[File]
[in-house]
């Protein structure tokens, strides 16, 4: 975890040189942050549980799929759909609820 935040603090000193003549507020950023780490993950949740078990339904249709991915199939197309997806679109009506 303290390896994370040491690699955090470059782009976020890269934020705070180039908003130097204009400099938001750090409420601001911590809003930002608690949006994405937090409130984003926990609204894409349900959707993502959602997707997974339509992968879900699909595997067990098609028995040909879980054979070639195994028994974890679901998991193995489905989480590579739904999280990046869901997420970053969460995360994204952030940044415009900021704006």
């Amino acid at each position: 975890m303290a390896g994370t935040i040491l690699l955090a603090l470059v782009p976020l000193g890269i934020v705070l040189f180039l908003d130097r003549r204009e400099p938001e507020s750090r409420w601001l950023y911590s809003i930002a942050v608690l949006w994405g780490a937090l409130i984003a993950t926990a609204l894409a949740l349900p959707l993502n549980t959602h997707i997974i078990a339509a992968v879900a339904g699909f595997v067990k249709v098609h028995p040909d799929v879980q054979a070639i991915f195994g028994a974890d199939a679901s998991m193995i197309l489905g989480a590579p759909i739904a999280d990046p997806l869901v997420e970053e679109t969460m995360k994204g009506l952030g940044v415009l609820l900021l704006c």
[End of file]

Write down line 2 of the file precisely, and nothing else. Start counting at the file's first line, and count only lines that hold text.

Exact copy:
């Protein structure tokens, strides 16, 4: 975890040189942050549980799929759909609820 935040603090000193003549507020950023780490993950949740078990339904249709991915199939197309997806679109009506 303290390896994370040491690699955090470059782009976020890269934020705070180039908003130097204009400099938001750090409420601001911590809003930002608690949006994405937090409130984003926990609204894409349900959707993502959602997707997974339509992968879900699909595997067990098609028995040909879980054979070639195994028994974890679901998991193995489905989480590579739904999280990046869901997420970053969460995360994204952030940044415009900021704006």